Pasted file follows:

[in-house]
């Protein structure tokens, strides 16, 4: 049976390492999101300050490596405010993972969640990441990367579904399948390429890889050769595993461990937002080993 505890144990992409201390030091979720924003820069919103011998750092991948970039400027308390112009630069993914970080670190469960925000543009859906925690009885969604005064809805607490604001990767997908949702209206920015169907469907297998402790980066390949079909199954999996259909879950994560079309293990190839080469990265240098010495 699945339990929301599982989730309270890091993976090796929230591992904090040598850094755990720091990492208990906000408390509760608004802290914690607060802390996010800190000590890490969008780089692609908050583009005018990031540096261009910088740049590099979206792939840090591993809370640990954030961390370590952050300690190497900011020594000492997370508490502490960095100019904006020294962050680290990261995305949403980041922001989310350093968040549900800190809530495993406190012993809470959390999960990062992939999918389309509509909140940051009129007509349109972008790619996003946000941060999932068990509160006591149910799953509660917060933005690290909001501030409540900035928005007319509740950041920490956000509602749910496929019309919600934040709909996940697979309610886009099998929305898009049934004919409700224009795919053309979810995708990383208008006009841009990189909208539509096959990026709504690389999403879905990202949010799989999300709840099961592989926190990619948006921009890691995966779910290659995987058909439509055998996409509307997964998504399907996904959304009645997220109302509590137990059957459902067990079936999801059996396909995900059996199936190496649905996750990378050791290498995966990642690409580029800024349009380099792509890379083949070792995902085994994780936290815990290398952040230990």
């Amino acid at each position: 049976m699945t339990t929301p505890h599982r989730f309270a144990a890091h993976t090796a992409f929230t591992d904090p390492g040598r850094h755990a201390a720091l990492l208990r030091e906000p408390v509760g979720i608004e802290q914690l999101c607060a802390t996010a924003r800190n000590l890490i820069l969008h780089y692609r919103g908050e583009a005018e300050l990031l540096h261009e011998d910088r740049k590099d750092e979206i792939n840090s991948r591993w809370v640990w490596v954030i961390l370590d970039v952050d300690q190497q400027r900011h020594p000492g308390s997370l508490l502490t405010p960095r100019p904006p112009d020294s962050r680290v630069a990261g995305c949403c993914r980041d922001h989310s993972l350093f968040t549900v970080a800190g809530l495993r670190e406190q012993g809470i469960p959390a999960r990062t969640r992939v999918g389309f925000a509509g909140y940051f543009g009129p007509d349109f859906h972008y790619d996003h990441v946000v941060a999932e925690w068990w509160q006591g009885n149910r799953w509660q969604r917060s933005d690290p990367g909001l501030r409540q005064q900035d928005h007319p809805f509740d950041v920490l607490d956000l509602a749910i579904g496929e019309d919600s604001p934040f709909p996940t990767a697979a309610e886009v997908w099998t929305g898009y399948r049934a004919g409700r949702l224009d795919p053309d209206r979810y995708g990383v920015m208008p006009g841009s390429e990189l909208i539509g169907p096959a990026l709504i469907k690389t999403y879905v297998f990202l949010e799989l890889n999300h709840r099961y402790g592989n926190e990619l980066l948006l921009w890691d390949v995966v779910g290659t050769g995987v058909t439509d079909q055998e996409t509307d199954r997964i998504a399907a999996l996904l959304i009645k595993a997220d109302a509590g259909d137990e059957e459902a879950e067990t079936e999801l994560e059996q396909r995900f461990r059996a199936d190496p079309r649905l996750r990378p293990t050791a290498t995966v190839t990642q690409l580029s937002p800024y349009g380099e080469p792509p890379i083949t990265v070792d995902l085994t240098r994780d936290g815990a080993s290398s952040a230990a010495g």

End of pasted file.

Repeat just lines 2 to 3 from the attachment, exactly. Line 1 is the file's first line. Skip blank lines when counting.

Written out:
């Protein structure tokens, strides 16, 4: 049976390492999101300050490596405010993972969640990441990367579904399948390429890889050769595993461990937002080993 505890144990992409201390030091979720924003820069919103011998750092991948970039400027308390112009630069993914970080670190469960925000543009859906925690009885969604005064809805607490604001990767997908949702209206920015169907469907297998402790980066390949079909199954999996259909879950994560079309293990190839080469990265240098010495 699945339990929301599982989730309270890091993976090796929230591992904090040598850094755990720091990492208990906000408390509760608004802290914690607060802390996010800190000590890490969008780089692609908050583009005018990031540096261009910088740049590099979206792939840090591993809370640990954030961390370590952050300690190497900011020594000492997370508490502490960095100019904006020294962050680290990261995305949403980041922001989310350093968040549900800190809530495993406190012993809470959390999960990062992939999918389309509509909140940051009129007509349109972008790619996003946000941060999932068990509160006591149910799953509660917060933005690290909001501030409540900035928005007319509740950041920490956000509602749910496929019309919600934040709909996940697979309610886009099998929305898009049934004919409700224009795919053309979810995708990383208008006009841009990189909208539509096959990026709504690389999403879905990202949010799989999300709840099961592989926190990619948006921009890691995966779910290659995987058909439509055998996409509307997964998504399907996904959304009645997220109302509590137990059957459902067990079936999801059996396909995900059996199936190496649905996750990378050791290498995966990642690409580029800024349009380099792509890379083949070792995902085994994780936290815990290398952040230990």
């Amino acid at each position: 049976m699945t339990t929301p505890h599982r989730f309270a144990a890091h993976t090796a992409f929230t591992d904090p390492g040598r850094h755990a201390a720091l990492l208990r030091e906000p408390v509760g979720i608004e802290q914690l999101c607060a802390t996010a924003r800190n000590l890490i820069l969008h780089y692609r919103g908050e583009a005018e300050l990031l540096h261009e011998d910088r740049k590099d750092e979206i792939n840090s991948r591993w809370v640990w490596v954030i961390l370590d970039v952050d300690q190497q400027r900011h020594p000492g308390s997370l508490l502490t405010p960095r100019p904006p112009d020294s962050r680290v630069a990261g995305c949403c993914r980041d922001h989310s993972l350093f968040t549900v970080a800190g809530l495993r670190e406190q012993g809470i469960p959390a999960r990062t969640r992939v999918g389309f925000a509509g909140y940051f543009g009129p007509d349109f859906h972008y790619d996003h990441v946000v941060a999932e925690w068990w509160q006591g009885n149910r799953w509660q969604r917060s933005d690290p990367g909001l501030r409540q005064q900035d928005h007319p809805f509740d950041v920490l607490d956000l509602a749910i579904g496929e019309d919600s604001p934040f709909p996940t990767a697979a309610e886009v997908w099998t929305g898009y399948r049934a004919g409700r949702l224009d795919p053309d209206r979810y995708g990383v920015m208008p006009g841009s390429e990189l909208i539509g169907p096959a990026l709504i469907k690389t999403y879905v297998f990202l949010e799989l890889n999300h709840r099961y402790g592989n926190e990619l980066l948006l921009w890691d390949v995966v779910g290659t050769g995987v058909t439509d079909q055998e996409t509307d199954r997964i998504a399907a999996l996904l959304i009645k595993a997220d109302a509590g259909d137990e059957e459902a879950e067990t079936e999801l994560e059996q396909r995900f461990r059996a199936d190496p079309r649905l996750r990378p293990t050791a290498t995966v190839t990642q690409l580029s937002p800024y349009g380099e080469p792509p890379i083949t990265v070792d995902l085994t240098r994780d936290g815990a080993s290398s952040a230990a010495g």